It's hard to believe that it's been over 70 years since the end of the second World War, but the horrific, barbaric nature of the global conflict is still as raw for some today as it was back then.
One city which will never forget the atrocities during the 1940s is Warsaw, which played host to the now infamous 1944 uprising by the Polish population that eventually forced out their German occupiers.
Ahead of their Champions League qualifying match against Astana on Wednesday, Legia Warsaw fans marked the 73rd anniversary of the beginning of their city's fightback with a minute's silence and a huge banner in one of their home ends:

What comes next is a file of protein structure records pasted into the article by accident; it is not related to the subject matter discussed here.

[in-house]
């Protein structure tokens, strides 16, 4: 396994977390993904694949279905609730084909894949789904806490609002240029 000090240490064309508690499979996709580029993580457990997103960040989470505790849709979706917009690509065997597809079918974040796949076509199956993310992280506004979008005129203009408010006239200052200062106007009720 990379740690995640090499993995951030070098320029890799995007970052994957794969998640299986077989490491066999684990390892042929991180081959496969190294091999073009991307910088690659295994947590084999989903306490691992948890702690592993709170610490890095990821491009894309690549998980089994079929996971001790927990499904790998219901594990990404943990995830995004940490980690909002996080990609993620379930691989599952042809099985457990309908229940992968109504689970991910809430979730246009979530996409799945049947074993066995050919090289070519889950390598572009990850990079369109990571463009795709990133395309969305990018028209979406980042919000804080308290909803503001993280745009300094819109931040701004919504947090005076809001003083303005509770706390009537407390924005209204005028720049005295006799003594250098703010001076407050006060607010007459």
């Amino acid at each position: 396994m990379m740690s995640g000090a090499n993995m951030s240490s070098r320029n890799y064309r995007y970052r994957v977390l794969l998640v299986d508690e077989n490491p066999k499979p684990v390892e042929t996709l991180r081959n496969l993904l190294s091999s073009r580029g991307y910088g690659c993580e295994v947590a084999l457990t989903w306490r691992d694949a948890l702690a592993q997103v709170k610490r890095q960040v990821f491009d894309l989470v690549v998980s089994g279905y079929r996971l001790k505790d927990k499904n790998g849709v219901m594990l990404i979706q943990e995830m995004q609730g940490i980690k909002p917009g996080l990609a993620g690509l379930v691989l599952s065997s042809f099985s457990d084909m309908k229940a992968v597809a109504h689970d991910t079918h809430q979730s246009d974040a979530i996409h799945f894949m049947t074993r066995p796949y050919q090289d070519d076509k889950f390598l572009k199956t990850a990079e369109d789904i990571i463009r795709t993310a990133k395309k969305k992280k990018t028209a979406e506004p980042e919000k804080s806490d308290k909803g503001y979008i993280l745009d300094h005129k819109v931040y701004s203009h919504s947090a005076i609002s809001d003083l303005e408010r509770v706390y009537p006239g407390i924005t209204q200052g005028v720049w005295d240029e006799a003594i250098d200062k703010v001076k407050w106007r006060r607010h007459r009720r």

The banner, which depicts a small child being held at gunpoint by a Nazi solider, was displayed alongside the words: "During the Warsaw Uprising Germans killed 160,000 people. Thousands of them were children."
The only issue with this, from Legia's perspective, is that they're likely to be sanctioned by UEFA for their provocative banner.
The Polish club were fined £63,000 back in 2014 for unveiling a banner that read: "Because football doesn't matter, money does" alongside a giant pig standing in front of UEFA's logo.
Whatever the fallout is from this, Legia won't care. They've marked a significant occasion in their country's history, and that is all that will matter to them.